Motor extinction: a deficit of attention or intention?
Punt TD., Riddoch MJ., Humphreys GW.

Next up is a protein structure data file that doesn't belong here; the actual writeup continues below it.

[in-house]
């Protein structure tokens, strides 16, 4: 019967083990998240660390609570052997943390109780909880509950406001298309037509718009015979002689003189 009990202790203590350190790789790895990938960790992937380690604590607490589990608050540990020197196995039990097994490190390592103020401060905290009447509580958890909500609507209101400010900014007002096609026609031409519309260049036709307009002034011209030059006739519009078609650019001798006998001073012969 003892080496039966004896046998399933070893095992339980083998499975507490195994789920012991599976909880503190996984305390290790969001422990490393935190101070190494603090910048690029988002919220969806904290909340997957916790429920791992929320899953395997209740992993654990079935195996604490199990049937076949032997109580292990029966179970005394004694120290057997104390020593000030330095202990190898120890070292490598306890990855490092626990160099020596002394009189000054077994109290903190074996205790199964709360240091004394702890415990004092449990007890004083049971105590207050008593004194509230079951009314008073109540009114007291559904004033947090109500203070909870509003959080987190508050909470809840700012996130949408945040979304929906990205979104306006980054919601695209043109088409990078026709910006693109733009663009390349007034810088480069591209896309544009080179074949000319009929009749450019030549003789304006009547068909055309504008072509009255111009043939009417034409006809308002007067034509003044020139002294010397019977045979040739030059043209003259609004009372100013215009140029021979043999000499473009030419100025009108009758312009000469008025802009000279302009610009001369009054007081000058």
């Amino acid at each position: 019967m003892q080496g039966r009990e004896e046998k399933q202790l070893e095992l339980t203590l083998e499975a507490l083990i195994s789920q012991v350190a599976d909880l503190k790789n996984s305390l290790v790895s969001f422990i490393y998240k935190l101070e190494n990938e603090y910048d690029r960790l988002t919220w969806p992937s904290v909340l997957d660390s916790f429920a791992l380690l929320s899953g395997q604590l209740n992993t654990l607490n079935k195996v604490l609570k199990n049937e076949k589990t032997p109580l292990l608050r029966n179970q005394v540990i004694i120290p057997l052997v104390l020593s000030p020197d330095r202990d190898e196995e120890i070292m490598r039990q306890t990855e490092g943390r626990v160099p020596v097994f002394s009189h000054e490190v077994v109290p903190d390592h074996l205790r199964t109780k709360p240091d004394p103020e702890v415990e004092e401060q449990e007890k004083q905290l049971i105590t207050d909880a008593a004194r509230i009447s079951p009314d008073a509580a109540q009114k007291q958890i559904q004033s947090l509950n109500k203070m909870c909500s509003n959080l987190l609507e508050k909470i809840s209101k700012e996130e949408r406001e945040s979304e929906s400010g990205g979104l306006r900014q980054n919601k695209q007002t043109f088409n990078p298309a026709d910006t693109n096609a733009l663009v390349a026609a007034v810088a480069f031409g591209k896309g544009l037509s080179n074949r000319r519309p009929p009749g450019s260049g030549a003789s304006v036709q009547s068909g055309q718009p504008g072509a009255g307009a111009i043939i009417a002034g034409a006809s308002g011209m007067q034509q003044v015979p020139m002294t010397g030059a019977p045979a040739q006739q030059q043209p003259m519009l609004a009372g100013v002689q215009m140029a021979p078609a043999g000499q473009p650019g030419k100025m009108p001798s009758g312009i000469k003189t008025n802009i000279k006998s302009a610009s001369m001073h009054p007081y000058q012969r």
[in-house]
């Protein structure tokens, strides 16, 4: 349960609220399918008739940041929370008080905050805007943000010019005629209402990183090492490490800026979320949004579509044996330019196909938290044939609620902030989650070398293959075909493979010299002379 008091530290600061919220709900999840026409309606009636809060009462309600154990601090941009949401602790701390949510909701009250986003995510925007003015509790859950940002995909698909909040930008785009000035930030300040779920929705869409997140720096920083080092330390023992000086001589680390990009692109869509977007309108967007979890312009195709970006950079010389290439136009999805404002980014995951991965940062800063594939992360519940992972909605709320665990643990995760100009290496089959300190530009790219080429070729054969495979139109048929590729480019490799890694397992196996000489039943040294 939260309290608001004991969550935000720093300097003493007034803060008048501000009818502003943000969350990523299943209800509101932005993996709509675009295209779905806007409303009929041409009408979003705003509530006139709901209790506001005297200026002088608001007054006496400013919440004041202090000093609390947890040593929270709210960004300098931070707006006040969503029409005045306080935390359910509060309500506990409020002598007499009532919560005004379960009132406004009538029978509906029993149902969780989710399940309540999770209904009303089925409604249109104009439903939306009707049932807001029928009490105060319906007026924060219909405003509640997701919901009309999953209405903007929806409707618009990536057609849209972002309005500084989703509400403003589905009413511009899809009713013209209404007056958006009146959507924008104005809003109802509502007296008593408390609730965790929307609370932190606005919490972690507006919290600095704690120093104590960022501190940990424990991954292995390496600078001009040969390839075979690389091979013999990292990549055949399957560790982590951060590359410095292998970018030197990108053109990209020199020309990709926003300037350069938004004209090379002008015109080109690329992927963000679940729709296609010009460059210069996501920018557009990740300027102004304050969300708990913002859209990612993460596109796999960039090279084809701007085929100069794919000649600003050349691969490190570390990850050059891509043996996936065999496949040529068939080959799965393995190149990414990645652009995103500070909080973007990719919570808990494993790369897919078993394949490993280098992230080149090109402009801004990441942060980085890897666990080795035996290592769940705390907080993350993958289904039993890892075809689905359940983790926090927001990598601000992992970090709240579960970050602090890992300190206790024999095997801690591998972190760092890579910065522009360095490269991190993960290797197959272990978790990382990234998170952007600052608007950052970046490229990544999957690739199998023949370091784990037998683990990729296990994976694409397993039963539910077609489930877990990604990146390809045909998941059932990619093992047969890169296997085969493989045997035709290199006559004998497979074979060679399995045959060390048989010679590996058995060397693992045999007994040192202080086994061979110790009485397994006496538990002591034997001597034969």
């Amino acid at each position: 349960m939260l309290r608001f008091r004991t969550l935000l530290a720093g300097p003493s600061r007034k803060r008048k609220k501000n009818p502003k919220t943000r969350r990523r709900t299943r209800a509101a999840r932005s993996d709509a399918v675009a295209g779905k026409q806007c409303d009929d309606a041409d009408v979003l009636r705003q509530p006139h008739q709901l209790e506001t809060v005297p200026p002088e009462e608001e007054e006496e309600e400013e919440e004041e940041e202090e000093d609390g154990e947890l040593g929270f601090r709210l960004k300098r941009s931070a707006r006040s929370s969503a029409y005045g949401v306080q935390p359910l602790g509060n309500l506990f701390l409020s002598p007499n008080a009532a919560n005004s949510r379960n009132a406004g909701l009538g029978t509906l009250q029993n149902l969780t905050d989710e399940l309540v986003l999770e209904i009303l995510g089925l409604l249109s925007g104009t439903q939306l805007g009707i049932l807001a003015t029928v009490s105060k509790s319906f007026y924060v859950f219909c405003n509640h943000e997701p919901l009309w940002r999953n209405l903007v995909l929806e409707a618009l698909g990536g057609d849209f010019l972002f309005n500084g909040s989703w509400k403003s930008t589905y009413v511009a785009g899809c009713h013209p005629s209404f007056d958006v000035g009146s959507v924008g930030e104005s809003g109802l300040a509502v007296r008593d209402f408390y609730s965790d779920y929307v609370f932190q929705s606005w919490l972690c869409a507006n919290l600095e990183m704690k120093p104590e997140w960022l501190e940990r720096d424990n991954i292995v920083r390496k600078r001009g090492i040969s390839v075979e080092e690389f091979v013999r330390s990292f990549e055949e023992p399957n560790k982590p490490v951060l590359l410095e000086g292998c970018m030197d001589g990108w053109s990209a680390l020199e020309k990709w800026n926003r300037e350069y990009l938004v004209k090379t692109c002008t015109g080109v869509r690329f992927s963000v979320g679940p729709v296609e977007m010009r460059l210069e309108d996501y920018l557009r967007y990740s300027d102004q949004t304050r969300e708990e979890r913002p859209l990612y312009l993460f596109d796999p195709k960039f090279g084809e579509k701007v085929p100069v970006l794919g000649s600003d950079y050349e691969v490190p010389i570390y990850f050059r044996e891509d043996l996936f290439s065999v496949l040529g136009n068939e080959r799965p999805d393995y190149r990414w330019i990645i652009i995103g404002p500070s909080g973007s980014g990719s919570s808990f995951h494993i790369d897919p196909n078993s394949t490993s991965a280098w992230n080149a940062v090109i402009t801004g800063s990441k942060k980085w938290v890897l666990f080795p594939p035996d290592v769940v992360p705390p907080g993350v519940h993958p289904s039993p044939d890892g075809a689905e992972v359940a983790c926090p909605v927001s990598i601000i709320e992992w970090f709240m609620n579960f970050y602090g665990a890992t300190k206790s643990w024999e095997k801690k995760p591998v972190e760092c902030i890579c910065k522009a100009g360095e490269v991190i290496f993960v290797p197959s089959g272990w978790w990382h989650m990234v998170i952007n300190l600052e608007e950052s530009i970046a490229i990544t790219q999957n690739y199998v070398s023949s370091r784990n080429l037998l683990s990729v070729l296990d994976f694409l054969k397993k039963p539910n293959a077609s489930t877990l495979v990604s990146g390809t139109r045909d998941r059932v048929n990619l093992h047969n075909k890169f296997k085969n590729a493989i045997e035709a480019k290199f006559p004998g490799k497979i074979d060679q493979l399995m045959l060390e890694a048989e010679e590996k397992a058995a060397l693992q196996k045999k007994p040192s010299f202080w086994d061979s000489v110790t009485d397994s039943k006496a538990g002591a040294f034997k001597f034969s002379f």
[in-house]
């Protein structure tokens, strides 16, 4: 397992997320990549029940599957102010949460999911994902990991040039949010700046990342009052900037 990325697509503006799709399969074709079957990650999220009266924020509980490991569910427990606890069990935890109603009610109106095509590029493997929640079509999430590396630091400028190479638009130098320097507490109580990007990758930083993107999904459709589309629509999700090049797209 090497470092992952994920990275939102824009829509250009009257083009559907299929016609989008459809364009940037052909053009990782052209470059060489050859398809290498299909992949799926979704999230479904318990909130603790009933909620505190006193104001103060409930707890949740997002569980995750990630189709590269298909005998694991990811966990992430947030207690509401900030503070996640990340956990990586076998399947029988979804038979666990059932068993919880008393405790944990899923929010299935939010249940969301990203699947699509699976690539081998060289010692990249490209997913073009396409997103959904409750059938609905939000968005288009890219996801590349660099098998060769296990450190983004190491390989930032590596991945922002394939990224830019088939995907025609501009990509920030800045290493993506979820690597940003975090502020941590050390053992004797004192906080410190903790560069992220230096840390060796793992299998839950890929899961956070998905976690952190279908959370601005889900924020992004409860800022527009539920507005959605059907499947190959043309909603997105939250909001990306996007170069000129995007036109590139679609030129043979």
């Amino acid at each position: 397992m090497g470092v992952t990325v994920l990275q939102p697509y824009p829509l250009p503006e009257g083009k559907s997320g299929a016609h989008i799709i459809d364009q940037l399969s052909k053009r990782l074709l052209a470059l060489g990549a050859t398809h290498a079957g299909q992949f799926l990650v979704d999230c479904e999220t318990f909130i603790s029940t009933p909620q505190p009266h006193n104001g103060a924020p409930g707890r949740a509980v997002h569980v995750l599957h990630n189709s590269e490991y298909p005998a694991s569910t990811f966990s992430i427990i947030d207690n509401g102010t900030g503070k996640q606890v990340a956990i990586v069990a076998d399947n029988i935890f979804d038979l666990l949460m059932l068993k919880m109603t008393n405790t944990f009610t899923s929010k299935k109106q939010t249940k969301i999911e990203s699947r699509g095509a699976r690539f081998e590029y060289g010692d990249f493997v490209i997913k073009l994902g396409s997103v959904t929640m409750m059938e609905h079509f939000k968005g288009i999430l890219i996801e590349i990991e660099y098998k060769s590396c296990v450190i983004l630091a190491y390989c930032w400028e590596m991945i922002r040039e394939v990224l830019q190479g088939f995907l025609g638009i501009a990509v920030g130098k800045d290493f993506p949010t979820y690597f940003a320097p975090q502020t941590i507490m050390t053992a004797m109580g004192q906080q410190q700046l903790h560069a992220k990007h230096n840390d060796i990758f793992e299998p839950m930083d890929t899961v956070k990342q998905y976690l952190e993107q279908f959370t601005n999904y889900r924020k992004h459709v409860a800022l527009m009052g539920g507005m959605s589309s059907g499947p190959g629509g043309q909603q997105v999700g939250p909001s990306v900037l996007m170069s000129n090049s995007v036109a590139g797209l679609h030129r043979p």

Motor extinction refers to a deficit of motor production on the side opposite a brain lesion that either only becomes apparent or disproportionately worsens during bilateral motor activity. It may arise due either to a contralesional deficit in setting the motor activation level (an intentional deficit) or a deficit in contralesional awareness of the sensory consequences of movement (an attentional deficit). In this study, we investigate the nature of motor extinction in a patient (LR) with a right fronto-temporal lesion through the kinematic analysis of unimanual and bimanual circle-drawing movements. While the ipsi- and contralesional limbs performed comparably for unimanual movements, the contralesional limb demonstrated marked bradykinesia and hypometria during bimanual movements. Furthermore, these deficits were not overcome when visual feedback of the contralesional limb was provided (Experiment 1). However, when performing bimanual movements in the presence of a visual template (Experiment 2), LR was able to overcome the contralesional hypometria but not the bradykinesia which proved intractable across both experiments. Both the bradykinesia and hypometria could result from an intentional deficit of motor production. However, in Experiment 2, LR also demonstrated an abnormal level of positional drift in the contralesional limb for bimanual movements indicative of an additional attentional deficit. We conclude that LR's presentation of motor extinction is the result of a primary intentional deficit and a secondary attentional deficit.